Without exception, the world of cancer is the world of mass objects rather than individual things. Cancer appears in the body as the uprising of masses of undifferentiated cells destroying the individual structure of the body, Cancer goes together with mass society.
Sardello here references Victor Bott, who posits two invariable pre-indicators of cancer. The first is the onset of fatigue that will not go away, a particular kind of fatigue unlike exhaustion from work and also unlike depression. The fatigue can be described as more like a lack of animation, an inability to feel engaged in the world. The second symptom is insomnia. Bott says, ‘One could even say that any insomnia beginning without evident cause must make one suspect latent cancer.’ Only to the materialist eye do these symptoms appear assigns of the body under attack by a deadly enemy; by some unknown virus. The fatigue of the natural body, the stressed-out body, that no longer find the wold a home, calls for a different kind of engagement with the world—an engagement alert to all that is unnatural in the world, alert to the dying body of the world, committed to enlivening the world, the reclothing it with acts of imagination. The inability to sleep, to enter into the dream world, suggests the necessity of seeing the world through the spontaneous act of image making characteristic of dreaming. (Op Cit., p.73- 74)
Sardello offers a similar perspective on heart attack.
Heart attack relates to the world in panic, the world that has lost rhythm, pace, tone, the world in anxiety. The Greek word for anxiety is mermeros, meaning division of an entity into smaller and smaller portions—dismemberment, that it. The Latin word for anxiety is angor, meaning strangling. I suspect that we have received our word “anger” from this source, as well as the world “angina,” the narrowing of the arteries, the anxiety of the heart no longer connected to the flow of time. Smoking, drinking, overeating, lack of exercise—these behaviours cannot be taken as reasons for heart failure, for they serve merely as means to cover deep anxiety, anxiety that belongs first to the dismembered, angry, narrow world in which there is no connection between one thing and another. Does not anxiety come when there are too many things to pay attention to, when there are too many disconnected demands, producing limitation in the field of attention, an underlying apathy, depression of spirit, a wish to keep the world with all its demands at bay through excessive control? Anxiety, then connects with the attempt to keep the anxious world away from the body. Ironically, a culture that keeps the wor5ld separate from the body produced the artificial heart, the heart that locates the world-as-object right at the centre of the body. Thus far, such a procedure ha snot been able to sustain life, while borrowing the hearts of others has prolonged it…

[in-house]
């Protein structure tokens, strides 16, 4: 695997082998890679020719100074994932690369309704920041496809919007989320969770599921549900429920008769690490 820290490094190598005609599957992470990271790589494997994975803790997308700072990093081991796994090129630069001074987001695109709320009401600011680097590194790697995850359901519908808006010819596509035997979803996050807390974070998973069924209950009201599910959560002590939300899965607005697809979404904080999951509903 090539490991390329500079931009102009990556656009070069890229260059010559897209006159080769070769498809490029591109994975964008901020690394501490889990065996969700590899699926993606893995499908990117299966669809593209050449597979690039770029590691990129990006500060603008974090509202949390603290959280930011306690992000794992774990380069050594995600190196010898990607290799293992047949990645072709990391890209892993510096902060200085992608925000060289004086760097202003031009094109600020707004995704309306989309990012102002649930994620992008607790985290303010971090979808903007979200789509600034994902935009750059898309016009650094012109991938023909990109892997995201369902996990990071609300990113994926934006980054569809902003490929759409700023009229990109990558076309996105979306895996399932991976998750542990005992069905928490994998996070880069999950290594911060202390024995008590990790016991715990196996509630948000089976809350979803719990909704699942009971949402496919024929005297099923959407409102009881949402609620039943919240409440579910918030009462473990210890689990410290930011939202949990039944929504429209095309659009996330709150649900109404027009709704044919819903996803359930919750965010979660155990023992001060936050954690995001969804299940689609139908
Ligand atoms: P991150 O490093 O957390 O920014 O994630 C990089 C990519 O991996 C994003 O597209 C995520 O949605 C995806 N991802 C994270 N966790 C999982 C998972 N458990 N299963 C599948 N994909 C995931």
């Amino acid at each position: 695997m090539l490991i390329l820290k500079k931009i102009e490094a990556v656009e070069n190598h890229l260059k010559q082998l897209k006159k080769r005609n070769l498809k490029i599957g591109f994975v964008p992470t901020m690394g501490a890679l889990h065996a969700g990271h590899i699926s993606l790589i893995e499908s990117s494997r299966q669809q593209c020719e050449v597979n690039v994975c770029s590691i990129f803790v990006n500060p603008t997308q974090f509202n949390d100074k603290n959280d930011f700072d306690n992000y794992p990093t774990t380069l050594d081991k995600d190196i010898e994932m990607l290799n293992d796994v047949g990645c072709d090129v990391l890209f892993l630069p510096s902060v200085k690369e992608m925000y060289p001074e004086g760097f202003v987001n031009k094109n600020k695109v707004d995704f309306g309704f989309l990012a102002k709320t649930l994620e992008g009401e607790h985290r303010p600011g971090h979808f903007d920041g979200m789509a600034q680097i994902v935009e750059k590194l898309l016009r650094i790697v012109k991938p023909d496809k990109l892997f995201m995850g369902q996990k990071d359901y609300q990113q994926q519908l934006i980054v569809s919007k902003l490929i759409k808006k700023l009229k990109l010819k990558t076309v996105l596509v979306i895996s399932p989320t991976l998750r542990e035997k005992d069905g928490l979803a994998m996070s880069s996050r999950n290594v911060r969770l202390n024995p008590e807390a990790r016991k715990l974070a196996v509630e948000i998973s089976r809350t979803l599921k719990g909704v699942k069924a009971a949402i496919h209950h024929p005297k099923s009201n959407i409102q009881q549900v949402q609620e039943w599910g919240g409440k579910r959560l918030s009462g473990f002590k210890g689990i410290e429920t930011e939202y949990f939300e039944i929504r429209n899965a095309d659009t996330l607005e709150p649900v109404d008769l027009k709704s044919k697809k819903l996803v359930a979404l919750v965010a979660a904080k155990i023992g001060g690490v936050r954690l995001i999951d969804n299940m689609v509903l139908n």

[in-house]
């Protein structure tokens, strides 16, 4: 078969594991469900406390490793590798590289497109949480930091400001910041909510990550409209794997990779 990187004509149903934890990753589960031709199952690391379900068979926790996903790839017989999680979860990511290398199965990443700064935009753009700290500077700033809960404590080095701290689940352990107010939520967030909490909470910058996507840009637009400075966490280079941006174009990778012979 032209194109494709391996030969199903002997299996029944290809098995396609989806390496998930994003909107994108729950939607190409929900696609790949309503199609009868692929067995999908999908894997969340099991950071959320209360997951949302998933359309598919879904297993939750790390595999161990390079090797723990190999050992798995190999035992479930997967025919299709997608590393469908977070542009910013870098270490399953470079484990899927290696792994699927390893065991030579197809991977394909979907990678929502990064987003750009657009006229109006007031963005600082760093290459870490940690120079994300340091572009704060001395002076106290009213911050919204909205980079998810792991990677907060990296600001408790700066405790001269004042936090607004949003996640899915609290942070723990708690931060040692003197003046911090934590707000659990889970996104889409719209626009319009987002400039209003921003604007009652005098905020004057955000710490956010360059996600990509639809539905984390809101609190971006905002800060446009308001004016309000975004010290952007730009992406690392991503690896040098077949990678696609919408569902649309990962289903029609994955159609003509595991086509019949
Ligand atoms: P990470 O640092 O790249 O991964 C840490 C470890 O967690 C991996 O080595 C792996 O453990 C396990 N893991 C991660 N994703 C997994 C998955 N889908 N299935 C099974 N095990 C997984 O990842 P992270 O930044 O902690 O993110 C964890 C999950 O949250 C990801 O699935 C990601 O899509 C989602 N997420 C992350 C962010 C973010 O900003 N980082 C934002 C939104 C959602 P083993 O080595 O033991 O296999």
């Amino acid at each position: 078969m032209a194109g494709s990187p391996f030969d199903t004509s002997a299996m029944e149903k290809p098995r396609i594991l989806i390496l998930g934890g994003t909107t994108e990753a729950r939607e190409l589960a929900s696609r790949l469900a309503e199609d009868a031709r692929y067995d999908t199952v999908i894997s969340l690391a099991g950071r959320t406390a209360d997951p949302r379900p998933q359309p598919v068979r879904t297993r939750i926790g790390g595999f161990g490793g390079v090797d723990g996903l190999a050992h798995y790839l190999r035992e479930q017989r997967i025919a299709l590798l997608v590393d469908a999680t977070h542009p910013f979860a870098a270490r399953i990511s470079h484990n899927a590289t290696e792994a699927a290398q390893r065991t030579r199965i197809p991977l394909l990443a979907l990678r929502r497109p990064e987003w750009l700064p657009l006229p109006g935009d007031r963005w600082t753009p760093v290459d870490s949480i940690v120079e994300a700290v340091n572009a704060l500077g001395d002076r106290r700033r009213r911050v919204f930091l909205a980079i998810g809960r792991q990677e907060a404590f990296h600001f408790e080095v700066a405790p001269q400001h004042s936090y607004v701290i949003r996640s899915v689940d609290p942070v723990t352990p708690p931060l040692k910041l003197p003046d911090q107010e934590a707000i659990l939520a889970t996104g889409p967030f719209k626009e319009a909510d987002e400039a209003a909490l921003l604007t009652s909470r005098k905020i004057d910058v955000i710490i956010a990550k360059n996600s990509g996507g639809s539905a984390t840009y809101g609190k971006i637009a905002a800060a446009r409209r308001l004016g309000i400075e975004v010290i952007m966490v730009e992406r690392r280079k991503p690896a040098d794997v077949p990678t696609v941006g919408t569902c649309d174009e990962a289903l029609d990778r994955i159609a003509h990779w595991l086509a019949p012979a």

Before the onset of the metaphor of the heart as a pump, heart was felt throughout the body as the rhythmic activity of the body. The pump changes rhythm into mechanical circulation, as activity in the world as also viewed as mechanical circulation—of money, goods, ideas, traffic water. The idea of circulation goes together with the idea of progress; progress does not advance culture, but keeps the same old things circulating in more and more mechanical, automated ways while no substantial transformation over takes place. With progress what begins as heart becomes more and more brain; the activity fo the brain now determines life and death. (p. 75)
For each of us to begin to open to what appears as the inverse of everything we have been taught in a world dominated by the notion of the separation between the human being and the “world” as compared with the persistent, inevitable, and highly impactful flow of “soul-sounds” from the world would open up a much more enriched, “connected” and interdependent, if complex, relationship between our lives and the culture of the world. It would also serve to render much more modest the role of the physician, the machines, the medicines, and the objectification and disconnection between us and all things.
What a poetic prospect!